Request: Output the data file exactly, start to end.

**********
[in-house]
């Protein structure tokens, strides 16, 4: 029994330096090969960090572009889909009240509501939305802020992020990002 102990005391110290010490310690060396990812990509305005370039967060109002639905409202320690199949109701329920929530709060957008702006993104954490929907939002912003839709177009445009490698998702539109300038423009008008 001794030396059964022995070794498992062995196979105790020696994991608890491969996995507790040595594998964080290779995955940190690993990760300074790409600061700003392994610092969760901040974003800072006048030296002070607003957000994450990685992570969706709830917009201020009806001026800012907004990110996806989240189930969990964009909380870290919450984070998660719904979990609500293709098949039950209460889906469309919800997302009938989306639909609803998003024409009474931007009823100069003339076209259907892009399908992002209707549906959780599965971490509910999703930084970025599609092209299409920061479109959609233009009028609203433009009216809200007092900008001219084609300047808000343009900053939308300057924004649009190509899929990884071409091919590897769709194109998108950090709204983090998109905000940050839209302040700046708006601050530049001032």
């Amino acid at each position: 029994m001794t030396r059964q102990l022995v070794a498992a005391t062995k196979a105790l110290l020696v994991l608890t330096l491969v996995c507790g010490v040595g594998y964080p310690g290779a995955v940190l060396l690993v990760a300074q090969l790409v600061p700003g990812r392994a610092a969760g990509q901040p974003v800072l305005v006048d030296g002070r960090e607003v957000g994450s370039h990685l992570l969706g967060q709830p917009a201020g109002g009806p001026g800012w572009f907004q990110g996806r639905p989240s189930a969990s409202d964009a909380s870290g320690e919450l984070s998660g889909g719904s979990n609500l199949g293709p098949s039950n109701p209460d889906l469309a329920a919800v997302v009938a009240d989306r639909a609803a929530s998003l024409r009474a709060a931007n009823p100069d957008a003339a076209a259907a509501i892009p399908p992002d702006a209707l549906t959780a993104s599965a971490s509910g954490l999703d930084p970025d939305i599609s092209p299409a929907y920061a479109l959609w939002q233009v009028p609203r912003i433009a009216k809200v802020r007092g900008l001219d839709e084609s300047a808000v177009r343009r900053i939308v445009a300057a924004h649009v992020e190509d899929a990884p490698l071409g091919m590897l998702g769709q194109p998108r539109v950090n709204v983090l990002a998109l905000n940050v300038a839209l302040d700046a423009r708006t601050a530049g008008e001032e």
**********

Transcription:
[in-house]
């Protein structure tokens, strides 16, 4: 029994330096090969960090572009889909009240509501939305802020992020990002 102990005391110290010490310690060396990812990509305005370039967060109002639905409202320690199949109701329920929530709060957008702006993104954490929907939002912003839709177009445009490698998702539109300038423009008008 001794030396059964022995070794498992062995196979105790020696994991608890491969996995507790040595594998964080290779995955940190690993990760300074790409600061700003392994610092969760901040974003800072006048030296002070607003957000994450990685992570969706709830917009201020009806001026800012907004990110996806989240189930969990964009909380870290919450984070998660719904979990609500293709098949039950209460889906469309919800997302009938989306639909609803998003024409009474931007009823100069003339076209259907892009399908992002209707549906959780599965971490509910999703930084970025599609092209299409920061479109959609233009009028609203433009009216809200007092900008001219084609300047808000343009900053939308300057924004649009190509899929990884071409091919590897769709194109998108950090709204983090998109905000940050839209302040700046708006601050530049001032």
């Amino acid at each position: 029994m001794t030396r059964q102990l022995v070794a498992a005391t062995k196979a105790l110290l020696v994991l608890t330096l491969v996995c507790g010490v040595g594998y964080p310690g290779a995955v940190l060396l690993v990760a300074q090969l790409v600061p700003g990812r392994a610092a969760g990509q901040p974003v800072l305005v006048d030296g002070r960090e607003v957000g994450s370039h990685l992570l969706g967060q709830p917009a201020g109002g009806p001026g800012w572009f907004q990110g996806r639905p989240s189930a969990s409202d964009a909380s870290g320690e919450l984070s998660g889909g719904s979990n609500l199949g293709p098949s039950n109701p209460d889906l469309a329920a919800v997302v009938a009240d989306r639909a609803a929530s998003l024409r009474a709060a931007n009823p100069d957008a003339a076209a259907a509501i892009p399908p992002d702006a209707l549906t959780a993104s599965a971490s509910g954490l999703d930084p970025d939305i599609s092209p299409a929907y920061a479109l959609w939002q233009v009028p609203r912003i433009a009216k809200v802020r007092g900008l001219d839709e084609s300047a808000v177009r343009r900053i939308v445009a300057a924004h649009v992020e190509d899929a990884p490698l071409g091919m590897l998702g769709q194109p998108r539109v950090n709204v983090l990002a998109l905000n940050v300038a839209l302040d700046a423009r708006t601050a530049g008008e001032e």